Friday, February 18, 2022

Review: Trigger by N. Griffin

Today's review hits a book that I wanted the moment I saw the cover and read the blurb. It's a darker read and heads into the thriller direction. I loved that it included chess and an unsure future, where a girl learns to be a survivor. 

Now, after reading this one, I have to say that it is like its name, 'Trigger'. This is not a nice tale but is harsh from beginning to end. It dives into child abuse, not the overly violent kind but every page seeps with it. There's accidental murder of a loved one at the hands of the child as well. This is not a read for sensitive readers.


by N. Griffin
Caitlyn Dlouhy Books
YA Thriller
256 pages

MARCH 29th!!!

The Queen’s Gambit meets The Hunger Games in this harrowing young adult thriller about a teen girl whose abusive father teaches her the finer points of chess and hunting for his own sinister ends.

Didi tries her best to be a good girl, but it’s hard to keep track of her father’s rules. When she wins a chess tournament, he’s angry she didn’t win with a better move and makes her run laps around the house. When she runs laps the next day, she has to keep running until she’s faster than the day before. When she’s skilled enough to outshoot him with both a gun and bow and arrow, he grows furious when she won’t then shoot a baby rabbit who crosses their path. And Didi can’t do anything to escape being threatened with the Hurt Stick when she misbehaves.

He’s all she has, he reminds her. They have to be prepared. They have to be prepared to fight the rest of the world, when the world comes to an end. He’s grooming her, to keep her safe. He loves Didi. He does—he says so! And so Didi runs harder; annihilates her opponents in chess; takes down a deer at a dead run. He’s grooming her, after all, to be the best…he says so.



If you're looking for a gentle read, this is not it. There aren't any triggers mentioned with the blurb, but there should be. This one is all about child abuse on a constant level, which hits full throttle on the psychological end as well as a bit on the physical. It includes murder of a loved one at a child's hands. There is nothing fuzzy about this read. 

And, most importantly, it is well done.

Didi has no memory of her mother, only the books she left behind. Didi's not allowed to mention her,  or her father gets very upset. But that's fine because her father takes care of her. He allows her to eat and even buys her favorite foods, when he's in a really good mood. She fears the boxes he brings sometimes, since they hold new hobbies he expects her to master. Like chess. Like hunting. But she's always the best, which is good because he demands it. She needs to be the best, although he hasn't told her why.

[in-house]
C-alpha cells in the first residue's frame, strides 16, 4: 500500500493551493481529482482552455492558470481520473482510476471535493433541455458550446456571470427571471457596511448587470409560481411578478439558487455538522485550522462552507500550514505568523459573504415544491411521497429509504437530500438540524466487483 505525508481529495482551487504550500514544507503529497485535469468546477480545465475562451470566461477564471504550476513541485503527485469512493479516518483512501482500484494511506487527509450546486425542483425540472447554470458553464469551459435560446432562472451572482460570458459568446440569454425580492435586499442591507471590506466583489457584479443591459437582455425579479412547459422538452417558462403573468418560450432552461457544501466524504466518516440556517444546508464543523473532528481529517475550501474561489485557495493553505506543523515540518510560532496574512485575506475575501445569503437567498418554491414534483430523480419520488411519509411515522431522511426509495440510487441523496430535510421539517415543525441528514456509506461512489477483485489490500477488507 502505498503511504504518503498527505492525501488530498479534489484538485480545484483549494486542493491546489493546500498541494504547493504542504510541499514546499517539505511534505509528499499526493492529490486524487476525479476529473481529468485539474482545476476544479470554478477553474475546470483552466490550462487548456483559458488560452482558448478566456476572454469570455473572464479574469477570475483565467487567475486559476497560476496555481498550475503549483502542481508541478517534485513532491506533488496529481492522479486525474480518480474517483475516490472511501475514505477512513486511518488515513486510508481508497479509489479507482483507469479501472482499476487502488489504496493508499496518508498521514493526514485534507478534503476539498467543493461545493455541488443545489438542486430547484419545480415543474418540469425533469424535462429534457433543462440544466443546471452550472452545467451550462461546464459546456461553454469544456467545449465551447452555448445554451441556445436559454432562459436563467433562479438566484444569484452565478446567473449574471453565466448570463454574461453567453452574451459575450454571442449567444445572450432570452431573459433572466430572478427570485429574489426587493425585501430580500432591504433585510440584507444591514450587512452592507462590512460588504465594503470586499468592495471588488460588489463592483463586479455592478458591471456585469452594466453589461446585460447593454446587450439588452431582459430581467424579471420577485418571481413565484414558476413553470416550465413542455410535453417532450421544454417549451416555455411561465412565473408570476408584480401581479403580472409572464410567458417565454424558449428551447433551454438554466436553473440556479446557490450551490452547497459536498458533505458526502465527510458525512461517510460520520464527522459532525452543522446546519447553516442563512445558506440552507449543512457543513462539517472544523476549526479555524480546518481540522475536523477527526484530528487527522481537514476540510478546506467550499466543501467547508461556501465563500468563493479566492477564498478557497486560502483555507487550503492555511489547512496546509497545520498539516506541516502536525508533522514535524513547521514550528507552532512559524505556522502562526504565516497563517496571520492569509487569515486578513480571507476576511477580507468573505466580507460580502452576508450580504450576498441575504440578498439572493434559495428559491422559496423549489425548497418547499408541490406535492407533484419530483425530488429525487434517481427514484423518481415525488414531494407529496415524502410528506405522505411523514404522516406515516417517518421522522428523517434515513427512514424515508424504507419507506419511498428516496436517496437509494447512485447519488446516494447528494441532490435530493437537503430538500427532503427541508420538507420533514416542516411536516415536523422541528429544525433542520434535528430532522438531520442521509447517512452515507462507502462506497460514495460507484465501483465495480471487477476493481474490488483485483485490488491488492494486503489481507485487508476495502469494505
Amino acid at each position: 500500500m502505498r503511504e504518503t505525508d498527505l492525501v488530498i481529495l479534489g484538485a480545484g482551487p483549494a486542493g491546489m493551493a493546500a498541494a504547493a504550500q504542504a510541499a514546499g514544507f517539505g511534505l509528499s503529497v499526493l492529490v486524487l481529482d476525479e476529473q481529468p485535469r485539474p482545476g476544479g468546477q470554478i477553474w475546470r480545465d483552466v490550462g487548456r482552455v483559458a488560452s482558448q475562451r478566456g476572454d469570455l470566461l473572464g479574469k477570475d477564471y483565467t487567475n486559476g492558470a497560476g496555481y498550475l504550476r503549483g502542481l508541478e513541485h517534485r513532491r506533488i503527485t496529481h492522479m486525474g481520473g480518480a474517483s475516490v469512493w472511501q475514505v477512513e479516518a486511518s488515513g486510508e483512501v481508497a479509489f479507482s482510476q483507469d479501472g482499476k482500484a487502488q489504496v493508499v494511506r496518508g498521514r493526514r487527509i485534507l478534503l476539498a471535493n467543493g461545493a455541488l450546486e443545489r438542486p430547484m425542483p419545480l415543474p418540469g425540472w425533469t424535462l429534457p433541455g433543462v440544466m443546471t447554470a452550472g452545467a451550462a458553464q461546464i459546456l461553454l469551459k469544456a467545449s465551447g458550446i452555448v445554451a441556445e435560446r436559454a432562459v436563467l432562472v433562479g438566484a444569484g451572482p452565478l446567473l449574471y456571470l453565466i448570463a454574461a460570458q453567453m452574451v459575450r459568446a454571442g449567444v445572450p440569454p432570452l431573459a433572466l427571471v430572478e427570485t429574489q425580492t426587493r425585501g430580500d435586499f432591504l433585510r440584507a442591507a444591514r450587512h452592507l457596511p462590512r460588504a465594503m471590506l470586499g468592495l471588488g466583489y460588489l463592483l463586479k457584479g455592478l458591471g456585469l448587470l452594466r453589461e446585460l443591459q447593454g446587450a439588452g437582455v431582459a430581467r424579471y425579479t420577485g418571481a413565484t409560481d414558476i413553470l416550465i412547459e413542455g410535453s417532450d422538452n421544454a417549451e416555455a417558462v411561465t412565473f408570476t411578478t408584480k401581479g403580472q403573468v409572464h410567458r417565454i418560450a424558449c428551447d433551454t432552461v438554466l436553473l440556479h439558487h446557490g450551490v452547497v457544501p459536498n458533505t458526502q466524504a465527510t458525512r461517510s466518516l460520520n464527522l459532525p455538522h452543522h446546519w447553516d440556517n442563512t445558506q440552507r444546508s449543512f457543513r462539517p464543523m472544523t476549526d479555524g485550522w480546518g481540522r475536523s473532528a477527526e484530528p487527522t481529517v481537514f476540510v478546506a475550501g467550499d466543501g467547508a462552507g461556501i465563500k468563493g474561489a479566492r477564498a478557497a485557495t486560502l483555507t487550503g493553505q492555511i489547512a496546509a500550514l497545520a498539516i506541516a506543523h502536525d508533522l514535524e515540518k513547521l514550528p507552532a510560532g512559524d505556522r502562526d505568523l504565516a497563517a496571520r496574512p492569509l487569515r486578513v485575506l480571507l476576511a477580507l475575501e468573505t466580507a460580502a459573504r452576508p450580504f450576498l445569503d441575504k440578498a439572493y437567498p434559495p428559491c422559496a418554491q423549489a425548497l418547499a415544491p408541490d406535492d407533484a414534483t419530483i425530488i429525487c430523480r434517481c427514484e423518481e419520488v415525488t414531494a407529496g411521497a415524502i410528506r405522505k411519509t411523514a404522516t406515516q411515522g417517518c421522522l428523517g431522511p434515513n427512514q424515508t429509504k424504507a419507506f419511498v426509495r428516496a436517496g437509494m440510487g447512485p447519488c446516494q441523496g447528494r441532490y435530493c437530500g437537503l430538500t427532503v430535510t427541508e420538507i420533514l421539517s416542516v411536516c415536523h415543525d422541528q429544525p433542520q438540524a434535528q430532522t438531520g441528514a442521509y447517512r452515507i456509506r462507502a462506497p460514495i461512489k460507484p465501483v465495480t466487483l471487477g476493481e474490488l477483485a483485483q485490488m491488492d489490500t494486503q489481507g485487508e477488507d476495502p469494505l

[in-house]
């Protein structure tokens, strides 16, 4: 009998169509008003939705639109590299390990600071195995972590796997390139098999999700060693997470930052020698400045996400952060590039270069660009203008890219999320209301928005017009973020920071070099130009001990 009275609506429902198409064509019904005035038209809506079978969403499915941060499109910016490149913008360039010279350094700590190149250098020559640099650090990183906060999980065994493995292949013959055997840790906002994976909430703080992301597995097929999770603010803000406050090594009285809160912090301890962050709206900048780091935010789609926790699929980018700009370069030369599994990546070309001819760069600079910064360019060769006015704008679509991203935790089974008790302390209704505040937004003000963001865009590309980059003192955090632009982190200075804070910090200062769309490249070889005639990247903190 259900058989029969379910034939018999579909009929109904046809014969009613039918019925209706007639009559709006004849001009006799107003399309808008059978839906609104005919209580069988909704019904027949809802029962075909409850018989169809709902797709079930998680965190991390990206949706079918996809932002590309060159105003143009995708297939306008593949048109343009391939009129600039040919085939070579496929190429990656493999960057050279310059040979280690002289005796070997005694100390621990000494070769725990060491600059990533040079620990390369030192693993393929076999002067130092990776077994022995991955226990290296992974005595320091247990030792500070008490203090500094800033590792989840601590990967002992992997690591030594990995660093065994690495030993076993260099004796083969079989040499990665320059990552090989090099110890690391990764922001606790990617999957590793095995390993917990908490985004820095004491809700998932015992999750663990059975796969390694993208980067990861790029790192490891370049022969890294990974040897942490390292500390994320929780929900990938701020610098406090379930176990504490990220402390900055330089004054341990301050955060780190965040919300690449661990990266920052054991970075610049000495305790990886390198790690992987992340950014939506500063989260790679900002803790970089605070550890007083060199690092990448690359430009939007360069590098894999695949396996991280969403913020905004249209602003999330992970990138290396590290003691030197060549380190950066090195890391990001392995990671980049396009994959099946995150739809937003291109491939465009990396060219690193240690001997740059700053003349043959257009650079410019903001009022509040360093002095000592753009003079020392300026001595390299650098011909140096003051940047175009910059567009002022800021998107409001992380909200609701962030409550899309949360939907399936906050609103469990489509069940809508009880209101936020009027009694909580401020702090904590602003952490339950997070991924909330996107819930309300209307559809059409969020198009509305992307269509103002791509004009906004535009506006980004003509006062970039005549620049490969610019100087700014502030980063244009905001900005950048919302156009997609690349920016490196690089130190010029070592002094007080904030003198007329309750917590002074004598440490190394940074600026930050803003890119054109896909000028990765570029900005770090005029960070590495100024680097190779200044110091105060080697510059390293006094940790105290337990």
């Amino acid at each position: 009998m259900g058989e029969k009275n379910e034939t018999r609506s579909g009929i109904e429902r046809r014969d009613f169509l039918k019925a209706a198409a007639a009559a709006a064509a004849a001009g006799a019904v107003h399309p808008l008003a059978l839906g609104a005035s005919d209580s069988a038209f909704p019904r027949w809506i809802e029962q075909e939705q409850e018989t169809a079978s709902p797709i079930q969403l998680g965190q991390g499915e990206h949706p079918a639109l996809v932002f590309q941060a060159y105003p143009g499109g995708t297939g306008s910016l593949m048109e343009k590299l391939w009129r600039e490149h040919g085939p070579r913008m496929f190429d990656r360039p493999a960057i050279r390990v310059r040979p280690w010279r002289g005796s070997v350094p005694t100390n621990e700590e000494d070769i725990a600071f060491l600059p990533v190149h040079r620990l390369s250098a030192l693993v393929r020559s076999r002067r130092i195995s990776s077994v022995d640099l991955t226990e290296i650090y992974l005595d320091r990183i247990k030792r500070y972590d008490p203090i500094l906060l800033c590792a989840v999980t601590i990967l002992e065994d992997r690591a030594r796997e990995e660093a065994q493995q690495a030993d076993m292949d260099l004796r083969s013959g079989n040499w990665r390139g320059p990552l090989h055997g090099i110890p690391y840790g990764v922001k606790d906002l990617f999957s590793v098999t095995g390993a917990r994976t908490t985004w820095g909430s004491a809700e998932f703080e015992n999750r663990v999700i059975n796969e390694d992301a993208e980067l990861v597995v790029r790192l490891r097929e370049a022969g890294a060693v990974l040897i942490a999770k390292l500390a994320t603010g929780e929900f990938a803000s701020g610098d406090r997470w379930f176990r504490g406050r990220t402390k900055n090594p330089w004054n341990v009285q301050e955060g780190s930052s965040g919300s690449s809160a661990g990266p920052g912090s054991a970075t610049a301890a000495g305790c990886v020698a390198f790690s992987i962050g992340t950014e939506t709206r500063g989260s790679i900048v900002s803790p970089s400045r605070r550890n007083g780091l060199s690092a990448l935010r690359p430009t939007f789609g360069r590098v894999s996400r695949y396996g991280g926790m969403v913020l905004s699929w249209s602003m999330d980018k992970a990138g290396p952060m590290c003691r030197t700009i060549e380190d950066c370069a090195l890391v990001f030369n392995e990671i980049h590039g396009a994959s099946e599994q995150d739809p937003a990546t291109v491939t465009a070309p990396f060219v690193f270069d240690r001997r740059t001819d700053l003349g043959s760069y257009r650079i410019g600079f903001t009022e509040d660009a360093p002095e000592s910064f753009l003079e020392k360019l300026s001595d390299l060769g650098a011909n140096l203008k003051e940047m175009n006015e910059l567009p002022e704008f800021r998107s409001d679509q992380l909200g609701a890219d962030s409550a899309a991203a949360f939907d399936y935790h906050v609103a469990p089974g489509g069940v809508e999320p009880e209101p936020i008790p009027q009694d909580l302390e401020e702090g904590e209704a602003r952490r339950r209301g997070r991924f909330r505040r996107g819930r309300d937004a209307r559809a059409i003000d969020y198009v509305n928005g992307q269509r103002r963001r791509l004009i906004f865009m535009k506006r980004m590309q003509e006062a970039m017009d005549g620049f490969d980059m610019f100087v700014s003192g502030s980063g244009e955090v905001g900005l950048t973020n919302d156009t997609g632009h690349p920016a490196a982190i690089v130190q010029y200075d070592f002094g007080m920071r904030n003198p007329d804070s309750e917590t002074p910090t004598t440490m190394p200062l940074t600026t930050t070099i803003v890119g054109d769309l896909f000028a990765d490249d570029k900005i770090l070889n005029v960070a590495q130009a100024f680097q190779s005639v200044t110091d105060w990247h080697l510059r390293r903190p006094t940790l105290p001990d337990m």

The author uses various devices to make this an amazing, grabbing read. It digs to the heart without diving overly deep into thought. It brings across scenes without plunging into heavy descriptions. It centers on Didi, using her thoughts as a child and, later, as a teen, to drive it forward as she experiences various situations. She isn't isolated. She's the best at school, rides the bus, and goes to events sometimes with him and his friends. She even has a loving grandfather. Still, she never asks for help for various reasons...and these hit reality as well as make sense.

The twists and turns in these pages carry impact. They come unexpected and are gut wrenching. The  author knows how to play the emotions and scenes just right. There's nothing overly graphic on the violence end or anything else, but there doesn't have to be. Actually, it almost makes it harsher. That's why this one is definitely not a read for sensitive readers, and even troubled young adults may be worse for wear after reading this. 

I read this one in a single sitting and really am impressed at how well it's woven and written. Still, I was surprised that no one reached out to change things. There were several people in the book, who noticed something wasn't right but remained silent. While this does mirror reality, unfortunately, I was surprised that nothing happened at the school, especially since she went there all the way through until she was fifteen. I've seen social services contacted over much less in various schools in various towns, cities and states, and have a hard time believing that her 'visual' state wouldn't have drawn some questions. But I guess anything is possible.

This is definitely an impactful read and well done. It is worth picking up and diving into.

And here she is...

N. Griffin is the author of The Whole Stupid Way We Are, for which she was named one of Publishers Weekly’s Flying Start Authors of 2013, as well as Just Wreck It All, Smashie McPerter and The Mystery of Room 11, Smashie McPerter and the Mystery of the Missing Goop, and Trigger. She received her MFA from the Vermont College of Fine Arts.

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